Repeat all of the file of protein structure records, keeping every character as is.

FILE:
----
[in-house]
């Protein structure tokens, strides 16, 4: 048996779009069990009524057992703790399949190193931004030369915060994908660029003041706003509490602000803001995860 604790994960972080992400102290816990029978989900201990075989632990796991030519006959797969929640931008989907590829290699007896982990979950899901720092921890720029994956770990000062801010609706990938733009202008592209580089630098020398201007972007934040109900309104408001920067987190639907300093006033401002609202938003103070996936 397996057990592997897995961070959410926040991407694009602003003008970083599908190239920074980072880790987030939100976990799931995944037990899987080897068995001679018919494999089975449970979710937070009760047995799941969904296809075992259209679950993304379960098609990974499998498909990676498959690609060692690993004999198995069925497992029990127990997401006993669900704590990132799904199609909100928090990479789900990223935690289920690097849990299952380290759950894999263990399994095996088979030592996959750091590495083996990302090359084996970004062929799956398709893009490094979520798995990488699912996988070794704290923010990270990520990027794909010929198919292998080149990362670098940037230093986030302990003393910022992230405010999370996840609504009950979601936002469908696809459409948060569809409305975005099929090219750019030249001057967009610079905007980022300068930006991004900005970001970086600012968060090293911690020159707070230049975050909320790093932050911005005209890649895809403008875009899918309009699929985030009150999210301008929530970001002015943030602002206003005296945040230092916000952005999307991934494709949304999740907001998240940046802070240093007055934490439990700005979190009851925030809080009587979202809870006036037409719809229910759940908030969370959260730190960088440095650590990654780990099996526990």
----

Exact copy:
[in-house]
């Protein structure tokens, strides 16, 4: 048996779009069990009524057992703790399949190193931004030369915060994908660029003041706003509490602000803001995860 604790994960972080992400102290816990029978989900201990075989632990796991030519006959797969929640931008989907590829290699007896982990979950899901720092921890720029994956770990000062801010609706990938733009202008592209580089630098020398201007972007934040109900309104408001920067987190639907300093006033401002609202938003103070996936 397996057990592997897995961070959410926040991407694009602003003008970083599908190239920074980072880790987030939100976990799931995944037990899987080897068995001679018919494999089975449970979710937070009760047995799941969904296809075992259209679950993304379960098609990974499998498909990676498959690609060692690993004999198995069925497992029990127990997401006993669900704590990132799904199609909100928090990479789900990223935690289920690097849990299952380290759950894999263990399994095996088979030592996959750091590495083996990302090359084996970004062929799956398709893009490094979520798995990488699912996988070794704290923010990270990520990027794909010929198919292998080149990362670098940037230093986030302990003393910022992230405010999370996840609504009950979601936002469908696809459409948060569809409305975005099929090219750019030249001057967009610079905007980022300068930006991004900005970001970086600012968060090293911690020159707070230049975050909320790093932050911005005209890649895809403008875009899918309009699929985030009150999210301008929530970001002015943030602002206003005296945040230092916000952005999307991934494709949304999740907001998240940046802070240093007055934490439990700005979190009851925030809080009587979202809870006036037409719809229910759940908030969370959260730190960088440095650590990654780990099996526990």